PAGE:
Empowerment Works, Inc (EW), an American non-profit organization, in collaboration with Diamonds for Peace (DFP) implemented this project in Liberia from January to May 2021, in response to the COVID-19 pandemic. This project is supported by the Extractives Global Programmatic Support (EGPS) at the World Bank.

The project is made up of three components, each with a specific purpose.

  1. Health: To alleviate the negative impacts brought by COVID-19
  2. Due Diligence: To develop a due diligence tool
  3. Research: To understand the situation surrounding diamond exporters

1. Health

The first and major component is health:  to provide a workshop on health and soap making, to alleviate the negative health impacts brought by COVID-19, targeting miners and residents in 17 artisanal mining communities in Bomi and Gbarpolu Counties. Prior to convening the workshop, we conducted a preliminary survey in the communities to better understand the COVID-19 and health/hygiene situations, and then developed the contents of the workshop so as to provide participants with knowledge not only on COVID-19 but also other common ailments and diseases, such as diarrhea, malaria etc. We placed the emphasis on handwashing in the workshop because we found that the majority of community residents did not wash their hands with soap, despite the fact that preventive practices are very important, given that 10 of the 17 communities do not have a medical clinic. After the workshop, many participants’ behaviors have changed to washing hands with soap. Some communities also started to make soap by themselves to improve hygiene and generate income.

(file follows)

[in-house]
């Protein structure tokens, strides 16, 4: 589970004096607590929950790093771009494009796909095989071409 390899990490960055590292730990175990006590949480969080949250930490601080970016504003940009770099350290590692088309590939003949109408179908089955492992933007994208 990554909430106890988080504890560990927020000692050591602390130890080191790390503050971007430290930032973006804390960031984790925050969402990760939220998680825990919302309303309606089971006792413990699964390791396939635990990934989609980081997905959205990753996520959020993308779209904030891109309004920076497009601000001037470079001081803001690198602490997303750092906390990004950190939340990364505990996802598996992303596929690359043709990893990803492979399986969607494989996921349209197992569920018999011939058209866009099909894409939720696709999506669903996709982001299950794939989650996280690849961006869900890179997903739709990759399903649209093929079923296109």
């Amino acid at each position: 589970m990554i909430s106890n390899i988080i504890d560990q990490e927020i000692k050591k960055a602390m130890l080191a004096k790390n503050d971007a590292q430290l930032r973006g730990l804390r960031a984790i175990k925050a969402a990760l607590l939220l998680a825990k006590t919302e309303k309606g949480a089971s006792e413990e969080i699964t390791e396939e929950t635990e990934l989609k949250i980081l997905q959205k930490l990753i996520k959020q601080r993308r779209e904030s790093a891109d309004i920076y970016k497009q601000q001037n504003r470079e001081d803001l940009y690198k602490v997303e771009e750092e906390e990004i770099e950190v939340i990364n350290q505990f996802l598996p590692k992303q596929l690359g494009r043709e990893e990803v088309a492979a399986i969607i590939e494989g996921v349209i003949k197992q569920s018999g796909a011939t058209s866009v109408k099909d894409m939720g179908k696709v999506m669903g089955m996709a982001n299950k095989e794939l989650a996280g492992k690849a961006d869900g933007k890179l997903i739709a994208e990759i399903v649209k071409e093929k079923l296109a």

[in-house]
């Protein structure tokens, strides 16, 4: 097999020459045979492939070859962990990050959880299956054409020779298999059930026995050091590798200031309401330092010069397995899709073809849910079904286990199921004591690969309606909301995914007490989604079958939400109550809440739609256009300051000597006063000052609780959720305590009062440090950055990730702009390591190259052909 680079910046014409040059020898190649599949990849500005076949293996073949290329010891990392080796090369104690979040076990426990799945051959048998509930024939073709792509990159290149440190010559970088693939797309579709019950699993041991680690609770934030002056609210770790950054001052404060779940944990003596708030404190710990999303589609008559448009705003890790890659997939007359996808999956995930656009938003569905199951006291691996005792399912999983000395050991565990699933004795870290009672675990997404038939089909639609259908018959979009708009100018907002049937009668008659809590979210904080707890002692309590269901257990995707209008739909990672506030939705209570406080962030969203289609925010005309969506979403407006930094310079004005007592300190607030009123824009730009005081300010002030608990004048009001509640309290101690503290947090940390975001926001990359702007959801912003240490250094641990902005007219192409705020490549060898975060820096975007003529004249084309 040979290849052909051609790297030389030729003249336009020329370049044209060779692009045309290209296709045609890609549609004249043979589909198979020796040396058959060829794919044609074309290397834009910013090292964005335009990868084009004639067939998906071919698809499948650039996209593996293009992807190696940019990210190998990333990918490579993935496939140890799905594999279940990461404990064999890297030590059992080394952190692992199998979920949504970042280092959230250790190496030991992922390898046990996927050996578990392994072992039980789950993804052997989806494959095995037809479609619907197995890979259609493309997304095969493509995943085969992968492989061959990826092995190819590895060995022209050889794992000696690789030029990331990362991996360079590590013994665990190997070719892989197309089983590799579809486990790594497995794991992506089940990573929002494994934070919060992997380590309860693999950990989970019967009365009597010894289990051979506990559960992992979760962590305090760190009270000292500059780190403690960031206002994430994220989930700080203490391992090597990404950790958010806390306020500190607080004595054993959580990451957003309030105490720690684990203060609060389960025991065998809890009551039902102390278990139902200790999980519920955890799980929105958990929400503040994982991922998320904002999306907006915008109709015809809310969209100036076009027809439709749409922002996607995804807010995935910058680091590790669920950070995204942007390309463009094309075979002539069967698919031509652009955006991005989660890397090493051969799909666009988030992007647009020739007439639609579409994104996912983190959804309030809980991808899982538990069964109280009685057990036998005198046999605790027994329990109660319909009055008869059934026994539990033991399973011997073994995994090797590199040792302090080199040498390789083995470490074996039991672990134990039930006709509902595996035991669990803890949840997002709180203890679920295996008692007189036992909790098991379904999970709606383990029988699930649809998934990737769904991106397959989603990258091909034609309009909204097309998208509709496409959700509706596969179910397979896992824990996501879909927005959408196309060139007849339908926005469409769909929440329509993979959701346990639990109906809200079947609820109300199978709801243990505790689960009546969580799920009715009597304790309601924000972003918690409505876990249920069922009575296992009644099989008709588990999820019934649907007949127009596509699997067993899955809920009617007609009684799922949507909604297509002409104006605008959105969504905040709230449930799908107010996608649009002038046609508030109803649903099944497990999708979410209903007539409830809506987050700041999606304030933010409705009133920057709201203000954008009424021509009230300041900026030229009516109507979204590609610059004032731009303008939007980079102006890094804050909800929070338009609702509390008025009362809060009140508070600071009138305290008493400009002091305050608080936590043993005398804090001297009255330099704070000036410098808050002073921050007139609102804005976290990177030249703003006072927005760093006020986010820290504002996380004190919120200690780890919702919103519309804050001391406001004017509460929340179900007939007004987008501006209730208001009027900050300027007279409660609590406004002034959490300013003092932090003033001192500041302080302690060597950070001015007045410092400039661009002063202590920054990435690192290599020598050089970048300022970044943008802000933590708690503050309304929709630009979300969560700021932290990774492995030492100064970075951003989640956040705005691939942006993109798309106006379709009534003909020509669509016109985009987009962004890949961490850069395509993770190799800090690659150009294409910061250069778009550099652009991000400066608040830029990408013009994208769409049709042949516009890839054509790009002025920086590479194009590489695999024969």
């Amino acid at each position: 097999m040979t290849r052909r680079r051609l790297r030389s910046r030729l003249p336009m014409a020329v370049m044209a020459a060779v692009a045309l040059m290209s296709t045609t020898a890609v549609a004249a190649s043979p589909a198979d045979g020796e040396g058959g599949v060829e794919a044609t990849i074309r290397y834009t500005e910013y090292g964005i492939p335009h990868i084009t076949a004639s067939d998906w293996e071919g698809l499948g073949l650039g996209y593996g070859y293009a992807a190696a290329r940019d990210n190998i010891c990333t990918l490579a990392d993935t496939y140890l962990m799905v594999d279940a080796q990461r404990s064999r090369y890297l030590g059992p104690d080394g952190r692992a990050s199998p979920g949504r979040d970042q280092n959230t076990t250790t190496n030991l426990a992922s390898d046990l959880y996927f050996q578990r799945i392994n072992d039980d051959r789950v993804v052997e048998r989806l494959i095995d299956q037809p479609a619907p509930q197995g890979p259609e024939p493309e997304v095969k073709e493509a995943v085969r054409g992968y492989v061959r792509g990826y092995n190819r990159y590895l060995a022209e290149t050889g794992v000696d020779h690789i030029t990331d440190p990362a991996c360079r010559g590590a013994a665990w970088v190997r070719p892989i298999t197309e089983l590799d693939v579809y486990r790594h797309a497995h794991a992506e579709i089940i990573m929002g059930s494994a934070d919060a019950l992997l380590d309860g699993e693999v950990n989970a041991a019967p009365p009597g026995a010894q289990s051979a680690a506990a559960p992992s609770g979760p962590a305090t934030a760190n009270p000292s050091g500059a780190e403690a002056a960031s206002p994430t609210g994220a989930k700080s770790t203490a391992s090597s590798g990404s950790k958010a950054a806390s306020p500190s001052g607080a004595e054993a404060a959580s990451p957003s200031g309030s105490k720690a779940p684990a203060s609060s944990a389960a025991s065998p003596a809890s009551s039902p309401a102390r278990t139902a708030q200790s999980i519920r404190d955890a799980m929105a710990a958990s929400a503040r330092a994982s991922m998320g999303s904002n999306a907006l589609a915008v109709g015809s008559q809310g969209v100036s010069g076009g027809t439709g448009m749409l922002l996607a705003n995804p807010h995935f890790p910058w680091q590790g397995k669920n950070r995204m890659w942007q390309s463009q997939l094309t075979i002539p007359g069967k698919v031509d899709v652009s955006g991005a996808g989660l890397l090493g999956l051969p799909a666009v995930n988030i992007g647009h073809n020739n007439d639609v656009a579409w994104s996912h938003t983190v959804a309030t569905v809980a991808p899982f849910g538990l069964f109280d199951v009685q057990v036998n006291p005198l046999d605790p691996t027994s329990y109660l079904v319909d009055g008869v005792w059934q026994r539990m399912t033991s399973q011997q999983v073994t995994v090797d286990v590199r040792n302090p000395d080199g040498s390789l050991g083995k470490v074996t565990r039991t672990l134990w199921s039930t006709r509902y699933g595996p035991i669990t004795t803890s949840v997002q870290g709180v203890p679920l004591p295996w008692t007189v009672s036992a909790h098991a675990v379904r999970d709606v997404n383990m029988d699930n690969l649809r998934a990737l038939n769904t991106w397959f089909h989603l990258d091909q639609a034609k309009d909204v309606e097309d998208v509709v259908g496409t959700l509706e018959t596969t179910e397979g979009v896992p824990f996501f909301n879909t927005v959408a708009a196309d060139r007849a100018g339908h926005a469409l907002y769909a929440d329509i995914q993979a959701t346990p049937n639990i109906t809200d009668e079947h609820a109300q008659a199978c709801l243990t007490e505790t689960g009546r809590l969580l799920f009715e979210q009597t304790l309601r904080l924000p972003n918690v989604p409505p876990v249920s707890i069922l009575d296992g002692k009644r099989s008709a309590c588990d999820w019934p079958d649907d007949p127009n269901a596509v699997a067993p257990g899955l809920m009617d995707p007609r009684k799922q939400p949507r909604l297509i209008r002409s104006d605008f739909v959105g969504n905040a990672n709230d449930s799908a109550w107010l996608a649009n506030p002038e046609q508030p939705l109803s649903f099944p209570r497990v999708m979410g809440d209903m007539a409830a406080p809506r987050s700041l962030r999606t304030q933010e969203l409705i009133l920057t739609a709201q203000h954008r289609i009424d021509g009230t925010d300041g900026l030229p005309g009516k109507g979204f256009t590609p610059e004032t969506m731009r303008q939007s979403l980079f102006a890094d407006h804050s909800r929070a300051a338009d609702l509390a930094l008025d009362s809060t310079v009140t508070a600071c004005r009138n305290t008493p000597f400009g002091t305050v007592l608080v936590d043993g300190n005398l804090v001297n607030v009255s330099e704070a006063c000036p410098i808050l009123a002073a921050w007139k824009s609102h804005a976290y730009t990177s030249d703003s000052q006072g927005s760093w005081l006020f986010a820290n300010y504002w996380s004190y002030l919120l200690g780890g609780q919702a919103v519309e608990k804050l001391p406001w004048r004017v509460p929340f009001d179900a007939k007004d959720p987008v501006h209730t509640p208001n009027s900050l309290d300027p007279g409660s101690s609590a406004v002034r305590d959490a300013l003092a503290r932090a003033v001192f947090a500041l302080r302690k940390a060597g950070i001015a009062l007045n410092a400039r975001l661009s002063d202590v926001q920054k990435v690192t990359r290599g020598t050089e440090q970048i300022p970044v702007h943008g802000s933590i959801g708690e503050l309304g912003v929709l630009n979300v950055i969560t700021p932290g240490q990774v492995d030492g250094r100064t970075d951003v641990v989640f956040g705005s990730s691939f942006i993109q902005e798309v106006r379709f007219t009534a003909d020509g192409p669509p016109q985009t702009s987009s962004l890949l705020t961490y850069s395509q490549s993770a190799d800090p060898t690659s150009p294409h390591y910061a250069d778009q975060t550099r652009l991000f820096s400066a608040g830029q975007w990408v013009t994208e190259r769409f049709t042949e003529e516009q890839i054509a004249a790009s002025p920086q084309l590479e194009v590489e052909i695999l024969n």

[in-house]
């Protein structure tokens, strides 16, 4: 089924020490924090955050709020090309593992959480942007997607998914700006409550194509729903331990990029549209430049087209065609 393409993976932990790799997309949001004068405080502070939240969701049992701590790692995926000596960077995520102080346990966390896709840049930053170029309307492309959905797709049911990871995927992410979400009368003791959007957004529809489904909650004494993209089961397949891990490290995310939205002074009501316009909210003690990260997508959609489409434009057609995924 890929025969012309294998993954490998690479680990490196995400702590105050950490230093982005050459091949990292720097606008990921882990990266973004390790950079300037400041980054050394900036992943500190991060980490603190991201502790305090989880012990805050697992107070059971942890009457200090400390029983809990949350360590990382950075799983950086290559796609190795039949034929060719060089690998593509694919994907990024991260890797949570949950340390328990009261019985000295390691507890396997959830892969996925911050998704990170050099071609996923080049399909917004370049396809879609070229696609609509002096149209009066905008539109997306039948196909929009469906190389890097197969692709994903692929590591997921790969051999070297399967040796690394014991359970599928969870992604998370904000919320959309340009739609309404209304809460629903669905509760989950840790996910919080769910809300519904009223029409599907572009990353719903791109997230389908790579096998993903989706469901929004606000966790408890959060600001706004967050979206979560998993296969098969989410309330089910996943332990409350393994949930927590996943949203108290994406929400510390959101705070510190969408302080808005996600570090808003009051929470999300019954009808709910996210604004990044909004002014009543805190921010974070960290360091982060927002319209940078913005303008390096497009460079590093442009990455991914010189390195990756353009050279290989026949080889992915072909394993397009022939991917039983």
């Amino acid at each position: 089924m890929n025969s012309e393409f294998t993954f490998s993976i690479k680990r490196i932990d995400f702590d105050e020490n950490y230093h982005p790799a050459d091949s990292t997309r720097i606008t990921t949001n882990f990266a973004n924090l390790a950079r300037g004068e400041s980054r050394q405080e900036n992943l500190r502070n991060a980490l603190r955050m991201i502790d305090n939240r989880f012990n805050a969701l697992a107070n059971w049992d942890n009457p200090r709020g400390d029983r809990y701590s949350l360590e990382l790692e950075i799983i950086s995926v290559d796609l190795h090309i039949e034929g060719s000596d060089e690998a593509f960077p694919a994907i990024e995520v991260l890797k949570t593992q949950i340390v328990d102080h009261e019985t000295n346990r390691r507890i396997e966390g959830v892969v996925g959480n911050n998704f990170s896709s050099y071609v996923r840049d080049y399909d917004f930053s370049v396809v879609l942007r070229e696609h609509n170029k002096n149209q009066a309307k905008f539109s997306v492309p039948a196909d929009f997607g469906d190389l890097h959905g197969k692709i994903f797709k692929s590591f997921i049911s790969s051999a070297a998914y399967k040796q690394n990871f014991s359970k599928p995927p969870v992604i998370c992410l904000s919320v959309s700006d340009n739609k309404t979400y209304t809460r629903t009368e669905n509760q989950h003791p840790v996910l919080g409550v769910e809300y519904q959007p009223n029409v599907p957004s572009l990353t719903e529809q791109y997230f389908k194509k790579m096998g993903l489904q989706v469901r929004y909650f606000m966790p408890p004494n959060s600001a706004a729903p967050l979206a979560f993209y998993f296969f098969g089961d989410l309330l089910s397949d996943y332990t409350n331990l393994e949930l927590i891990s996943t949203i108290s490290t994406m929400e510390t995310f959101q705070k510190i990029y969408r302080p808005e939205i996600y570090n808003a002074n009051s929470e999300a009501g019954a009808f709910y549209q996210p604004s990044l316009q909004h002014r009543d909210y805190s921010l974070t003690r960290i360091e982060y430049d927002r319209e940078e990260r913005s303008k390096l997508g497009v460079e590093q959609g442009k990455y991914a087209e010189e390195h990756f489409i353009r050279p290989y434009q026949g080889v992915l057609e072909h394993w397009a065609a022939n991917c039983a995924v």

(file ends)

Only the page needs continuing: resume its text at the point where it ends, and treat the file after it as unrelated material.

A child in Nyuandee Community washes his hands with soap in September 2021 (c) Diamonds for Peace